The Aeronautical Telecommunications Network (ATN) is a major player in the resolution of the current perceived dilemma and is working with ICAO to help in bringing about the "Free Flight" concept. Being a driver of a four-wheel drive vehicle, I am often tempted to follow unoccupied and sometimes undeveloped roads to avoid the delays caused by saturation of the public highways. What if an aircraft could takeoff and would be free to fly the most direct route to the destination — all without the delays associated with following the published and heavily traveled routes?
Also, suppose that all the while, the flight crew were free from the burden of having to tune communication radios and stay in constant contact with an Air Traffic Controller. Instead, any message of significance would be transmitted to the aircraft using a digital format and the crew would have readable displays strategically located in the flight deck. Areas of high density traffic would no longer require extensive assigned frequencies.
In many commercial/business aircraft, radio tuning can be accomplished by the Flight Management Systems (FMS) and they, like the Radio Transmitters and Radio Tuning Units (See sidebar "Dividing VHF"), will require in most cases, a software change to be 8.33 kHz- certified. Any aircraft that is non-compliant will have to either be re-routed or will have altitude restrictions imposed when flying in 8.33 kHz-approved airspace. It is anticipated that this will meet the need for the next five years, however most in the business realize ongoing increases in the number of channels is not the ultimate solution. Currently, there is no mandate in the United States to require the 8.33 kHz change. The answer will most probably be the introduction of Data Links otherwise known as Digital VHF Transmissions.
Definition of compliance has already been realized for the flight deck of an ATN-equipped aircraft. The most noticeable difference will be the installation of Data Communication Display Units (DCDU). In addition, an "ATC Message" annunciator will occupy a prominent place. All radio communication systems including VHF, HF and even Satellite will be connected into a Data Router. It is this device that will determine the most effective downlink with the ground and will alleviate the crew’s having to make the selection of communication mode or frequency selection.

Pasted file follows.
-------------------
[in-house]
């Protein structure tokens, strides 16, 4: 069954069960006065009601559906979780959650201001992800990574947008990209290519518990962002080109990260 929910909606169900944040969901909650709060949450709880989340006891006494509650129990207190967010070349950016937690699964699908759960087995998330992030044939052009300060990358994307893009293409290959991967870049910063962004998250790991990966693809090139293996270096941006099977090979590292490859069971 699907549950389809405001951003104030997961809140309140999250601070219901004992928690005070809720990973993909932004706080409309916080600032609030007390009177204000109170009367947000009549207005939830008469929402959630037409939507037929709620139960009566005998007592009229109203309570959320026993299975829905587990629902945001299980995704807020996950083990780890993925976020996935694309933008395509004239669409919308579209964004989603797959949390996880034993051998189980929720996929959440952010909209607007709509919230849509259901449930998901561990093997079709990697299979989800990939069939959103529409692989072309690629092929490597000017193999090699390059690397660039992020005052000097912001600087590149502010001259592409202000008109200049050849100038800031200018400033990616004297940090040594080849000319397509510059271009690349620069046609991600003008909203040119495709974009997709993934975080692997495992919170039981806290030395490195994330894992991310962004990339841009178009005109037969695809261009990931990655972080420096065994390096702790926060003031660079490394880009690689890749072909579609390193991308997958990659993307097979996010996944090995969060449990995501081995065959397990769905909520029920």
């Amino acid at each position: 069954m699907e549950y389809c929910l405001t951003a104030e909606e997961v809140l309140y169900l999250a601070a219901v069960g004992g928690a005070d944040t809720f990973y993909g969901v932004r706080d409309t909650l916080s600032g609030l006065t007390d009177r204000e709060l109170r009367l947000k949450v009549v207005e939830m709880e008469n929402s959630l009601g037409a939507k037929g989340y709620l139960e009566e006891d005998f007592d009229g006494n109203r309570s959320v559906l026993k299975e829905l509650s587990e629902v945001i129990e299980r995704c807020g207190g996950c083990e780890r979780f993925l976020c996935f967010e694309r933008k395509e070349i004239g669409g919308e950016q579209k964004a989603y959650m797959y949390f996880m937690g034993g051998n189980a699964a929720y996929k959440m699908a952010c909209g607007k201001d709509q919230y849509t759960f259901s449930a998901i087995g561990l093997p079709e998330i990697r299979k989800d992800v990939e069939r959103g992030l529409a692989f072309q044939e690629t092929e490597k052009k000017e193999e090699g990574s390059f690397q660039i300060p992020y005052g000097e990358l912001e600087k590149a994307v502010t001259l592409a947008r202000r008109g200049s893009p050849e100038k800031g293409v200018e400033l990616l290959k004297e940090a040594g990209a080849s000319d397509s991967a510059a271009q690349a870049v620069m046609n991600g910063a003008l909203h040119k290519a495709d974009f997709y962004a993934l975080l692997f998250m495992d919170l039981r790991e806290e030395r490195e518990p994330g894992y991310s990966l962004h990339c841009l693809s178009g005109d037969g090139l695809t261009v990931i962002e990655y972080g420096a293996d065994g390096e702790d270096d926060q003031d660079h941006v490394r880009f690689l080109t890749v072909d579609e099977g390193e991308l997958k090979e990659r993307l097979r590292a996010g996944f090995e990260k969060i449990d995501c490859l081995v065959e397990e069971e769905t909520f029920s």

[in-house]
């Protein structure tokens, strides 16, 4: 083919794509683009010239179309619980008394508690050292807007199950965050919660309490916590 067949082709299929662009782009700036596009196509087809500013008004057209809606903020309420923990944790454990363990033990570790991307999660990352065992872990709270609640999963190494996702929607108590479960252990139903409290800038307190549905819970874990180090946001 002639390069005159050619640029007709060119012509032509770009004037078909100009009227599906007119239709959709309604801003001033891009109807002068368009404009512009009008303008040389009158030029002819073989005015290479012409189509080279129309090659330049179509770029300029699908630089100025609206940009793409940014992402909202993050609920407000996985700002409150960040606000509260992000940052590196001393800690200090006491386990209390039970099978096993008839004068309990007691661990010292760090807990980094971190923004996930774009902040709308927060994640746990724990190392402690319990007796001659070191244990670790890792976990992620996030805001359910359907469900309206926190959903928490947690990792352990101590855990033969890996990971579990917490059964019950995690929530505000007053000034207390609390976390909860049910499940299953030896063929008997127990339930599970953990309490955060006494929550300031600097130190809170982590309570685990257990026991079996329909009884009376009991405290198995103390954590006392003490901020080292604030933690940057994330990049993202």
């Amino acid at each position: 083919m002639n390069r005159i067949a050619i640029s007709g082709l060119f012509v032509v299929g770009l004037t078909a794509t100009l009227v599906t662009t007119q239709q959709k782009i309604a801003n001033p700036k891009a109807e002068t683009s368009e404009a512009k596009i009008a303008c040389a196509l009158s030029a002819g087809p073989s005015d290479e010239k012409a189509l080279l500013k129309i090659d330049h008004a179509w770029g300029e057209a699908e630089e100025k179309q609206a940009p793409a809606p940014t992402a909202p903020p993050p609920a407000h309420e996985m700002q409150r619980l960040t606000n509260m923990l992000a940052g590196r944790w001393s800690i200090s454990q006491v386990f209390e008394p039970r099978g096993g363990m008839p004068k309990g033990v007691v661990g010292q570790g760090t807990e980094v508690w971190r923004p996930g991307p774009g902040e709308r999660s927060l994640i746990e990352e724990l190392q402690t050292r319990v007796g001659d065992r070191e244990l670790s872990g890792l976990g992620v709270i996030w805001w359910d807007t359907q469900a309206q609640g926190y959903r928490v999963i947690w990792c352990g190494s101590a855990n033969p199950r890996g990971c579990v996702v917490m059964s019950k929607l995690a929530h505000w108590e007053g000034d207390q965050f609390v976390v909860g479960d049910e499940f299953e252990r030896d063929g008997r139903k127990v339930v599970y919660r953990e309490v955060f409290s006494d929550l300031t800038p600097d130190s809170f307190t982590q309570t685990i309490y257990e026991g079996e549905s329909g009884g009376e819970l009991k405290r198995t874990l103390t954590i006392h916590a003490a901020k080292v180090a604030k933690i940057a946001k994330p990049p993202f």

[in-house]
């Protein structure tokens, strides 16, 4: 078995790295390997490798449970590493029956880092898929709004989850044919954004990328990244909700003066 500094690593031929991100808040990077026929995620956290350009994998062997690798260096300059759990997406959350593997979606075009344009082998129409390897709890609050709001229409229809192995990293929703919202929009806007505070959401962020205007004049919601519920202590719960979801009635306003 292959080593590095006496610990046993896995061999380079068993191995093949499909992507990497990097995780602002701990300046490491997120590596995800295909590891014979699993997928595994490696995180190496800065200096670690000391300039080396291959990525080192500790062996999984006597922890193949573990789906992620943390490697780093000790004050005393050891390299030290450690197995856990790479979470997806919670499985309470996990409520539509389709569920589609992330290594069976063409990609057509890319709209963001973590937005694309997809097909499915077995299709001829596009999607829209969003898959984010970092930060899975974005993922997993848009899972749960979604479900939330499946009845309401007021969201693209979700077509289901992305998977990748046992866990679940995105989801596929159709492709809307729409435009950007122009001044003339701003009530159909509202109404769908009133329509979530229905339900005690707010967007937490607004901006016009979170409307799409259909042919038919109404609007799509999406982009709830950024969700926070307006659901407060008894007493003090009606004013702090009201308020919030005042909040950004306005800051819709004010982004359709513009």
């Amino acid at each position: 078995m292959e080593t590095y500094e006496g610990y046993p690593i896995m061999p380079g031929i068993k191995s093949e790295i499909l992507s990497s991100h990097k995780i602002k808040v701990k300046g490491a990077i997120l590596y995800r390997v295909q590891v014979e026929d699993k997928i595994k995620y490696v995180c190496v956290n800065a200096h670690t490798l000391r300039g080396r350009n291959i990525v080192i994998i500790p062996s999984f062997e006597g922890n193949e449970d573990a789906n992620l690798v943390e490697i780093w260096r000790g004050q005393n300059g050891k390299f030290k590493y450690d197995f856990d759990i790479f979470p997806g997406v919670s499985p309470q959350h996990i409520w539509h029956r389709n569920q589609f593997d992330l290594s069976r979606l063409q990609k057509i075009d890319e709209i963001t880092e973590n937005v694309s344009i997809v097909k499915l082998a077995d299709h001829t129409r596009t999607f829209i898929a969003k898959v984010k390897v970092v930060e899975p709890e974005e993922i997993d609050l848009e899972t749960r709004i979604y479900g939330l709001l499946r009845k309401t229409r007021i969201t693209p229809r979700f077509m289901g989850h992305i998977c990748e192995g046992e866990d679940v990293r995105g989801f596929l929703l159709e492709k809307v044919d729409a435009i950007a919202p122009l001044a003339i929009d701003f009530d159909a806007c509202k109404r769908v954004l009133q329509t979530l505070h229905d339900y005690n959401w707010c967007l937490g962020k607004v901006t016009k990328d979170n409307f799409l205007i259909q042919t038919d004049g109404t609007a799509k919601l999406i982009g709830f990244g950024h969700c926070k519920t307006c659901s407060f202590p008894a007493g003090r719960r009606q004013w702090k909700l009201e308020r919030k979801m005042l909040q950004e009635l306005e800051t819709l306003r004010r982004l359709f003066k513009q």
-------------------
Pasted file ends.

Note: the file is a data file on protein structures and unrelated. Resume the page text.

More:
The obvious advantages here are not without cost. It is anticipated that outfitting one aircraft to this level could cost as much as US $500,000. To accommodate this new technology, several International agreements will have to be adopted. These will include the specifications for a universal digital data link, consistency in worldwide Air Traffic Control systems, and reduced political barriers.
Implementing Free Flight
Some modernization of the Air Traffic System is taking place in both North America and Europe, which will hopefully lead to realization of the Free Flight concept. In the US, the FAA has implemented a two-phase program. The first initiative that began in 1998, provides Air Traffic Controllers with the ability to manage user requests for specific airspace. This system employs a method to identify inappropriate convergence between aircraft and provide up to a 20-minute advanced warning, enabling controllers to create specific arrival sequence tactics. Incorporation of a Final Approach Spacing Tool (FAST) will help make the most of runway use. In fact, the FAA currently is evaluating an Automatic Dependent Surveillance-Broadcast (ADS-B). This is a proposed method that enables pilots to unmistakably locate other air traffic in their airspace and negotiate themselves in an orderly and safe fashion to the ultimate destination. A Surface Movement Advisor (SMA) is another concept that can supply airlines and other flight operations with aircraft present position information to allow better synchronization with ground support. This initiative is planned to be completed by the end of 2002.
Once the first phase of the plan is complete, "Free Flight - Phase 2" is scheduled to start. This phase will concentrate on expanding good methods and tactics and eliminating practices that are not effective.
Key to the future
It certainly appears that the digital data link is the key to the successful future of the Air Traffic Control system. Voice communications between air and ground will have to be drastically modified to avoid restricting future growth. The need for a worldwide seamless Air Traffic Management system is well realized. Despite the fact that there are few who oppose this concept, implementation has been a slow process.
A look at analog and digital communications.
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